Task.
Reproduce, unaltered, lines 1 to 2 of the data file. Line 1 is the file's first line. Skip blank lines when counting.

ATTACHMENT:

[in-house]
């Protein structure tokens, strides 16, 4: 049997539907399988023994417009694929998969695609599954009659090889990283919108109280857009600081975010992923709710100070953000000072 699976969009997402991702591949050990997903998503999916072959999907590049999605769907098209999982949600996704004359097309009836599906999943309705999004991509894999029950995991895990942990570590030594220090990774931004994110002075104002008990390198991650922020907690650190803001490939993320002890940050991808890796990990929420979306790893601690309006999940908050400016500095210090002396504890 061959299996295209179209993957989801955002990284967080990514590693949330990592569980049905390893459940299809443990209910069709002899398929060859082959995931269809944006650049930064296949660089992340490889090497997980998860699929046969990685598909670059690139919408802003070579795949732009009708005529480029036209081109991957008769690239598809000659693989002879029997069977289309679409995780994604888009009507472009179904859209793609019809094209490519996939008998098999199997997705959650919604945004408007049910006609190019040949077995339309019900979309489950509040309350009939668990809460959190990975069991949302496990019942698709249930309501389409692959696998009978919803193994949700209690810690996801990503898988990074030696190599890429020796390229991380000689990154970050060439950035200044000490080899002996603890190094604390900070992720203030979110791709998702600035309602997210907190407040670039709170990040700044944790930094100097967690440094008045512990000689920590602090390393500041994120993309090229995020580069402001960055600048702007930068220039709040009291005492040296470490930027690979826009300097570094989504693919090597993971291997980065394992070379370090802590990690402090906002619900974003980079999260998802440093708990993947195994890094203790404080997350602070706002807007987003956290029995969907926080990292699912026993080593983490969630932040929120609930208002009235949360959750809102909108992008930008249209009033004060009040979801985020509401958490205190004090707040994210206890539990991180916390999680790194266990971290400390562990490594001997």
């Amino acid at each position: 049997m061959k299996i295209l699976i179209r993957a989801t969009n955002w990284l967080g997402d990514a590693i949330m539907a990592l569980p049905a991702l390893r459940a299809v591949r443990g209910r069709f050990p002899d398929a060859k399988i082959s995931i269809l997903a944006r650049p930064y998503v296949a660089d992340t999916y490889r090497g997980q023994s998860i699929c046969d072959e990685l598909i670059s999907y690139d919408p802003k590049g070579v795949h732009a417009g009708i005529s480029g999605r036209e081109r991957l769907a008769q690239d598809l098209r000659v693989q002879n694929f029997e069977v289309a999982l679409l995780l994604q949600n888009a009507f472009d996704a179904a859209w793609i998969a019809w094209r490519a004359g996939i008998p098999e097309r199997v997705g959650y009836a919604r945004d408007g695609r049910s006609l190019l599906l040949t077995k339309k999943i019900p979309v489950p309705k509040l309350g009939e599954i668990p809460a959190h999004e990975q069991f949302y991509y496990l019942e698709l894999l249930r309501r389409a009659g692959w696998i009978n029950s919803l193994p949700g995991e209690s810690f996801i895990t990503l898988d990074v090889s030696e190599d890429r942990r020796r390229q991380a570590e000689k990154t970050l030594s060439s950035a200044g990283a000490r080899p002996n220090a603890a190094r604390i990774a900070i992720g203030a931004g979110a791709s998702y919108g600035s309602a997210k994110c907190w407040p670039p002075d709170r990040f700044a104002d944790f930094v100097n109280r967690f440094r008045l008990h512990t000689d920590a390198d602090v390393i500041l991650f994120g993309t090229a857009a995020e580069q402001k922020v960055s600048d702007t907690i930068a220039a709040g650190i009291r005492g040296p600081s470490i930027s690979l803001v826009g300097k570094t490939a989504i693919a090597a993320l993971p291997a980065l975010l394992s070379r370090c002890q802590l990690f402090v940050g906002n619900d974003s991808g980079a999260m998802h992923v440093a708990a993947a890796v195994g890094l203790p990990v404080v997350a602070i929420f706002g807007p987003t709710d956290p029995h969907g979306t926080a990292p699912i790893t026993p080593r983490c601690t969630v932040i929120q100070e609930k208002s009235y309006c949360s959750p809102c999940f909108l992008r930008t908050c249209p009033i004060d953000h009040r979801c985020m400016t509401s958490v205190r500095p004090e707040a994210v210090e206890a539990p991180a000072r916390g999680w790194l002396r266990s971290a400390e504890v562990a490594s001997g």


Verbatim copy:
[in-house]
């Protein structure tokens, strides 16, 4: 049997539907399988023994417009694929998969695609599954009659090889990283919108109280857009600081975010992923709710100070953000000072 699976969009997402991702591949050990997903998503999916072959999907590049999605769907098209999982949600996704004359097309009836599906999943309705999004991509894999029950995991895990942990570590030594220090990774931004994110002075104002008990390198991650922020907690650190803001490939993320002890940050991808890796990990929420979306790893601690309006999940908050400016500095210090002396504890 061959299996295209179209993957989801955002990284967080990514590693949330990592569980049905390893459940299809443990209910069709002899398929060859082959995931269809944006650049930064296949660089992340490889090497997980998860699929046969990685598909670059690139919408802003070579795949732009009708005529480029036209081109991957008769690239598809000659693989002879029997069977289309679409995780994604888009009507472009179904859209793609019809094209490519996939008998098999199997997705959650919604945004408007049910006609190019040949077995339309019900979309489950509040309350009939668990809460959190990975069991949302496990019942698709249930309501389409692959696998009978919803193994949700209690810690996801990503898988990074030696190599890429020796390229991380000689990154970050060439950035200044000490080899002996603890190094604390900070992720203030979110791709998702600035309602997210907190407040670039709170990040700044944790930094100097967690440094008045512990000689920590602090390393500041994120993309090229995020580069402001960055600048702007930068220039709040009291005492040296470490930027690979826009300097570094989504693919090597993971291997980065394992070379370090802590990690402090906002619900974003980079999260998802440093708990993947195994890094203790404080997350602070706002807007987003956290029995969907926080990292699912026993080593983490969630932040929120609930208002009235949360959750809102909108992008930008249209009033004060009040979801985020509401958490205190004090707040994210206890539990991180916390999680790194266990971290400390562990490594001997």